Like only he could do, Dylan recast the bounds of folk music all the while saying he only spoke for himself.And while “Mr. Tambourine Man” isn’t a folk folk song, saying the ’64 set wasn’t a protest isn’t honest, either:it begat one of the great artistic and psychological inversions of the 20th century.Dylan didn’t invent self-conscious poetry or code-word introspection, but he played it at the Pete Seegerery Newport Folk Festival with all these earnest cats in dungarees wondering what the hell was going on.Honestly, truly brilliant. He was protesting the form, sure, but he was also inventing the rock star, the pop anthem, the “oh this is my theme song” cry of people everywhere, the “it’s like he’s in my head” fandom and resetting the fountainheads of collective expression.
I think it’s fair to say that almost 50 years downstream of Bringing It All Back Home, we have now, by volume, more intensely clever, sophisticatedly delicate, beautifully nuanced, poetic music than at other time in the pop music era.And like we do with any arty poem or book, we imbue these personal narratives of people we don’t know with definitions filtered through our experiences with people we actually do.The music of the movement turns over, sure, but as long as we call it something other than mainstream, it works.Has anyone started saying post-indie yet?
Clearly, I digress.I think the kids at open mic night were right, anyway, that the music put out by people like Jeff Mangum and Sufjan Stevens has traction because it’s good art.Christ-haunted (to steal Flannery O’Connor’s phrase) people just happen to be among those making it.For many of the haunted (or even the distinctly confessional), moot but not muted questions of religious identity drive creative expression and deliver us from schlock.Thanks be to God.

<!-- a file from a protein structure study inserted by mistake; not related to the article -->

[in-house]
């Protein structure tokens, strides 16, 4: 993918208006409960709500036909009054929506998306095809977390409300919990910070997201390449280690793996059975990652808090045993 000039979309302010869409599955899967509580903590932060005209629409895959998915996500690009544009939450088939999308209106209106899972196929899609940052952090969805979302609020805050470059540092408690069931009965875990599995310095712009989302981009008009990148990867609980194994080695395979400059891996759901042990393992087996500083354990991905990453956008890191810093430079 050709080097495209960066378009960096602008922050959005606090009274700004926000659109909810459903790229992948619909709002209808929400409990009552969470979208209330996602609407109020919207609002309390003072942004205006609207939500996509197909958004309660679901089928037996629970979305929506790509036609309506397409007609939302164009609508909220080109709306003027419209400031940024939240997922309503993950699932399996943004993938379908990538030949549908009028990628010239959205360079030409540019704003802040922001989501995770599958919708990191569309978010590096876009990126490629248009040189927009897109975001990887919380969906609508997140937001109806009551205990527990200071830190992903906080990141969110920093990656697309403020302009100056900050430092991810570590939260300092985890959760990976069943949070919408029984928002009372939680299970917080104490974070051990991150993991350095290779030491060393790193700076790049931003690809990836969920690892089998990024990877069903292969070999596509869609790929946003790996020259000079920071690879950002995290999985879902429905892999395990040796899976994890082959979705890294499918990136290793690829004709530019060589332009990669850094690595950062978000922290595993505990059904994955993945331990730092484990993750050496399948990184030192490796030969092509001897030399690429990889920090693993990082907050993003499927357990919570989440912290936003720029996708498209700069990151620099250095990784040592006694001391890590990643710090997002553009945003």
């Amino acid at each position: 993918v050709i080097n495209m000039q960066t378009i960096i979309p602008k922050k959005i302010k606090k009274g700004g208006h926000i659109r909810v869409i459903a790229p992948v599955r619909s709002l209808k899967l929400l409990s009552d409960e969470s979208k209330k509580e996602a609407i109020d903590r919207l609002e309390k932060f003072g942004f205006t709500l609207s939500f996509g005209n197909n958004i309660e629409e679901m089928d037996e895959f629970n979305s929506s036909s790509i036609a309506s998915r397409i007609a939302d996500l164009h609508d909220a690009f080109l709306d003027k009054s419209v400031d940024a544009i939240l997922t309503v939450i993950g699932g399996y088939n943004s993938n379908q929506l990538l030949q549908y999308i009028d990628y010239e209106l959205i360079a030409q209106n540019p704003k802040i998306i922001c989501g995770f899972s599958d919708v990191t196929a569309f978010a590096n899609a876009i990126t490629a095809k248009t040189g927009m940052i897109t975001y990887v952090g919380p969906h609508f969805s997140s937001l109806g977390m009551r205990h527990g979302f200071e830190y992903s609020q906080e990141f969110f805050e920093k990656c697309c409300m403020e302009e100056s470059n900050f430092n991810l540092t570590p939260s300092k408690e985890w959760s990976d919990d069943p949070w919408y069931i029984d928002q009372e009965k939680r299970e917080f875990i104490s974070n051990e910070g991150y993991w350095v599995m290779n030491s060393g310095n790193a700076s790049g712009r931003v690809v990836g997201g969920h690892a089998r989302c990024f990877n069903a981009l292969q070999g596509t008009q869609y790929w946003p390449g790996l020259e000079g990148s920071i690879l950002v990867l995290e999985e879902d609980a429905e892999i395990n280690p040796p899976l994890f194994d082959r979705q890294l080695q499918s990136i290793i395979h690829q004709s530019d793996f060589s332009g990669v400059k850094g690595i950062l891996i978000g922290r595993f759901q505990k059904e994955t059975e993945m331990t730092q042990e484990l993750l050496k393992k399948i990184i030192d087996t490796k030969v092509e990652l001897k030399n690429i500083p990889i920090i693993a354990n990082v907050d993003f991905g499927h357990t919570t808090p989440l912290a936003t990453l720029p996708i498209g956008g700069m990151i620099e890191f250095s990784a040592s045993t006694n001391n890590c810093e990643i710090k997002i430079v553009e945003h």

That many darlings of the indie moment come from backgrounds of faith isn’t surprising, and as many emerging artists (and many in the receiving public) continue leaving the religious institutions they were reared in, many do so while retaining a longing for spiritual sincerity, personal religious experience, good news for the margins, the environment, and the forgotten.
What’s indie music?What’s religion?I’ve boycotted both in attempts to purge inherited systems and corporate expectations, to make better art and to live before God more artfully. I’ve need to reset, often, the internal narrative and the“that’s my theme song” proxy faith and living.
There have always been people who reject received religion because they take the possibility of God so seriously, and when these people make good art, we’re all the richer for it.I don’t know David Bazan but I wonder if he’s on that journey.I wonder if his break with Christianity isn’t motivated by the need I think we all have for a God who can’t be confined to how people interpret the Bible or what they say about it.Most days that’s where I am.
Some brilliant artists retain their inherited religious structures and their own singular expressions and bless us just the same. But if and when your God or your expectation of God outgrows the framing propositions you were raised in, fidelity to God (or loving God) means rejecting those limits, doesn’t it?When God gets too small for your system, which do you throw out?Your system or your God?Your Christ-haunted indie music?
In the end, it might not matter how many ski-capped hipsters in the wings make this genre theirs.It might just matter that it’s good.And if God haunts you, it might not matter how many times religion fails, it might just matter that God is.